The Future in History


The past is history; the future is hard to think about; the present is now.

Cherished history teacher, Ryan Silvester, started his career at CHS in 2018 with the purest form of optimism. In the middle of a new U.S. presidency, Silvester saw a spark in society; an anticipated push for progress; a new hunger to make the world a better place. He wanted to be a part of that.

Silvester’s mindset hasn’t changed over the years. He understands his naivety in the beginning of his time teaching and now recognizes the barriers the human race faces when it comes to forward movement.

“It feels oxymoronic to say that a history class is forward-looking,” said Silvester. “But so much of history helps us make the right decisions going forward… We need to make the right decisions now in order to make it to this world where we care about our climate, our environment, the earth, living here for a long period of time and in passing it on to [our] progeny.”

As an educator, Silvester has the ability to impact the generation of the future: his students. He encourages them to find their passion and use it to make a difference, no matter how small, because everyone is weaving the story together.

“Some people are gonna be the Greta Thunbergs in the world and they’re gonna do the heavy lifting,” Silvester said.“But that doesn’t work if she doesn’t have a following; that doesn’t work if people aren’t retweeting her messages, aren’t joining climate protests in Ann Arbor, aren’t pioneering new ways to experience the world.”

Silvester understands the uniqueness of Community and hopes for the people in the building to lean into the school’s quirkiness and the privilege of not feeling obligated to be locked into any subject. He believes this is the way to create independent learners and give students the opportunity to find their passions.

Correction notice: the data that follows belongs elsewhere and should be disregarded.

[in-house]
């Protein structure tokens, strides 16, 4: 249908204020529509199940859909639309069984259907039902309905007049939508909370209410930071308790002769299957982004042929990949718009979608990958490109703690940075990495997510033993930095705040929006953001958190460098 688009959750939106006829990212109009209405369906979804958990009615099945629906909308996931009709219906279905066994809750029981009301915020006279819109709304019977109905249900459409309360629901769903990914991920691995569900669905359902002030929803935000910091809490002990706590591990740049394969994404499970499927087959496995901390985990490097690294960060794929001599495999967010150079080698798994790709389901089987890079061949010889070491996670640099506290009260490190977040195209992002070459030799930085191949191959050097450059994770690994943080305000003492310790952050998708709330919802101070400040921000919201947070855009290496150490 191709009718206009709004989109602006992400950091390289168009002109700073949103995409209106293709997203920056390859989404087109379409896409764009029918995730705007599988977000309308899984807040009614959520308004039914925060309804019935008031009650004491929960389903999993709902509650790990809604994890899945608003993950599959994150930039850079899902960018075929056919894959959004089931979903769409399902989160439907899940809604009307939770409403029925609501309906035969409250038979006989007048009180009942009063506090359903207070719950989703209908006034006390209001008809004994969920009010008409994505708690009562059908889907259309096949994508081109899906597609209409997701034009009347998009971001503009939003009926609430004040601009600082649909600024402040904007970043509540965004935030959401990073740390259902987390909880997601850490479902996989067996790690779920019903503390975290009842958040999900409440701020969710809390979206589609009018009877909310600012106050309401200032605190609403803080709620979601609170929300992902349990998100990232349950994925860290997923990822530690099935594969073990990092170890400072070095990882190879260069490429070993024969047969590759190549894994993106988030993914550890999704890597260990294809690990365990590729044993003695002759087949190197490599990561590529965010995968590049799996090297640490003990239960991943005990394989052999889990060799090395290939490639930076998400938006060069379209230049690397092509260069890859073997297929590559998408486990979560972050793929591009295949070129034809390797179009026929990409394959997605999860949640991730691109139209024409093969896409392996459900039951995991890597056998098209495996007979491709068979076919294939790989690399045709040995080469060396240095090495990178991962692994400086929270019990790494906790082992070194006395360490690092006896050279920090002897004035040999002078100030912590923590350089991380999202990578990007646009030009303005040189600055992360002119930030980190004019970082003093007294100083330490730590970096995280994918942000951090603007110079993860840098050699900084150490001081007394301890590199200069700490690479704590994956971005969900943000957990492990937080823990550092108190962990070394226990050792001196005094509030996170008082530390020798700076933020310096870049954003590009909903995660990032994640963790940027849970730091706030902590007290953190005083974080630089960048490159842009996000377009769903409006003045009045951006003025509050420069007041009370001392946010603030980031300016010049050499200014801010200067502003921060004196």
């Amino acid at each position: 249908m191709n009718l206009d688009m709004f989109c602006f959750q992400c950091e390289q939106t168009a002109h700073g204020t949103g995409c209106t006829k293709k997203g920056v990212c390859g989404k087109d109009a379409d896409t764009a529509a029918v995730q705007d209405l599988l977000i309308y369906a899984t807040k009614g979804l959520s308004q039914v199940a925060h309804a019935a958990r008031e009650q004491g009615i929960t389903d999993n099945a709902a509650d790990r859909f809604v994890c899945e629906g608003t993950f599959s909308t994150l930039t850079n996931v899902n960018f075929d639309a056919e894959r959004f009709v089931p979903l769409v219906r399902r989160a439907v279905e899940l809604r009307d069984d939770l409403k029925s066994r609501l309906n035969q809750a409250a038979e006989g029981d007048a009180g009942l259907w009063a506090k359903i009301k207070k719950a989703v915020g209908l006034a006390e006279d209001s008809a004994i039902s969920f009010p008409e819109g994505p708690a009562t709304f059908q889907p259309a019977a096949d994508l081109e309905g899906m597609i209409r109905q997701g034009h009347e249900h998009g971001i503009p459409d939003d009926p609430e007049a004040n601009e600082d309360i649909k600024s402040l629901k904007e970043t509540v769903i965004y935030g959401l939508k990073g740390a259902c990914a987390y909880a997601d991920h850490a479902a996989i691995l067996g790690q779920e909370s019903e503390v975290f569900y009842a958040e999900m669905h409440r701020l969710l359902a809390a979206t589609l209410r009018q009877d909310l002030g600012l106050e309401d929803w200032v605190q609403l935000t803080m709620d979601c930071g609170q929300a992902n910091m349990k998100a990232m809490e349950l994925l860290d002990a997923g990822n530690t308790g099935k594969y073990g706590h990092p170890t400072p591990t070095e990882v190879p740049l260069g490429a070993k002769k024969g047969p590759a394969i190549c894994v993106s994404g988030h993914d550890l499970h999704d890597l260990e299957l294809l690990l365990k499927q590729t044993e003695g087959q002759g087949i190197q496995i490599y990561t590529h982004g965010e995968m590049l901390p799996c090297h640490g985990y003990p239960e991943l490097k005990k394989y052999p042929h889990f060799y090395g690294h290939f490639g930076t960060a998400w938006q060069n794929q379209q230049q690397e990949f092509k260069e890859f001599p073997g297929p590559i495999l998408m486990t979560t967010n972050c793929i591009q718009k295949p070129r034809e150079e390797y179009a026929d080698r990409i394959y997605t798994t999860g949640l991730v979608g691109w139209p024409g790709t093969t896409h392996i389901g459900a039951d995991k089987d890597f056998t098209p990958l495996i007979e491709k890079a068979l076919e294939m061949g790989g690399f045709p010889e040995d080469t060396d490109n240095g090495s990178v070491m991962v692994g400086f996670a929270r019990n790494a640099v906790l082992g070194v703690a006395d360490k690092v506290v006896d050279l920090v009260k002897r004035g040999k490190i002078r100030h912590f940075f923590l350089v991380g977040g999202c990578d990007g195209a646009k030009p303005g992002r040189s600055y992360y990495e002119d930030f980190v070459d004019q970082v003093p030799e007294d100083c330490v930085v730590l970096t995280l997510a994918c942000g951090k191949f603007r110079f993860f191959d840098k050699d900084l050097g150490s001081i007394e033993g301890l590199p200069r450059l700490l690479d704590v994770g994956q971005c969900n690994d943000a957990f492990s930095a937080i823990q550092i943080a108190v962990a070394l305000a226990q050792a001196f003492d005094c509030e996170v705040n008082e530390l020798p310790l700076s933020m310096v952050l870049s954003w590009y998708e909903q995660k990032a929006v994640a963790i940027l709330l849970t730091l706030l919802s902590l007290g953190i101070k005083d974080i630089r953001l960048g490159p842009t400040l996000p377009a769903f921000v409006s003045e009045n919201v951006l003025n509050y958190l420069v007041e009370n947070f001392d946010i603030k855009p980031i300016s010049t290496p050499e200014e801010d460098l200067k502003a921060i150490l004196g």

“[CHS] has this really unique ability to affect change on a local scale, that a lot of other buildings don’t.” said Silvester.

This year, Silvester takes pride in the reestablishment of CHS’s roots by resurfacing the “Hidden Histories” of the school. The mission statement of this building through Silvester’s eyes is “focusing on independent and experiential learning within our community”.

Silvester believes there is a beautiful energy flowing through our halls; it’s an energy of collaboration, dedication, friendship and education. Much of this is thanks to CHS not having what Silvester calls a “canned curriculum” like other schools. Teachers are not handed a lesson plan; they build their own content and timeline with their own intentions to pass information from generation to generation.

Forums are the same way. Forums are based on the students, not their forum leader. Silvester hopes to go back to the connectedness of themed forums, and recognize how they will change over time. There were forums based on service, there were athletic forums and forums known for certain subjects. Silvester understands the aftermath of the virtual school year and its effect on the forum environment. He finds profound value within his own forum, and hopes to create deeper connections between his group of kids.

Working at CHS doesn’t feel like a job to Silvester and he loves coming to school every day. Every year, he’s itching to get back to his students. Despite the much-needed rest, all he can think about is being back in the building with his students and other teachers.

Silvester seriously values his time at CHS. In his previous work, there wasn’t much camaraderie among the people he worked with; at CHS it’s different. He savors every moment he shares with his colleagues. From playing ping pong with Brian Williams, counselor, to being pranked by Courtney Kiley, science teacher, time after time, Silvester has found a place of harmony.

“My immediate future is here and loving being here and loving every second of every day,” said Silvester.

It’s difficult to think about the future when the present is so remarkable.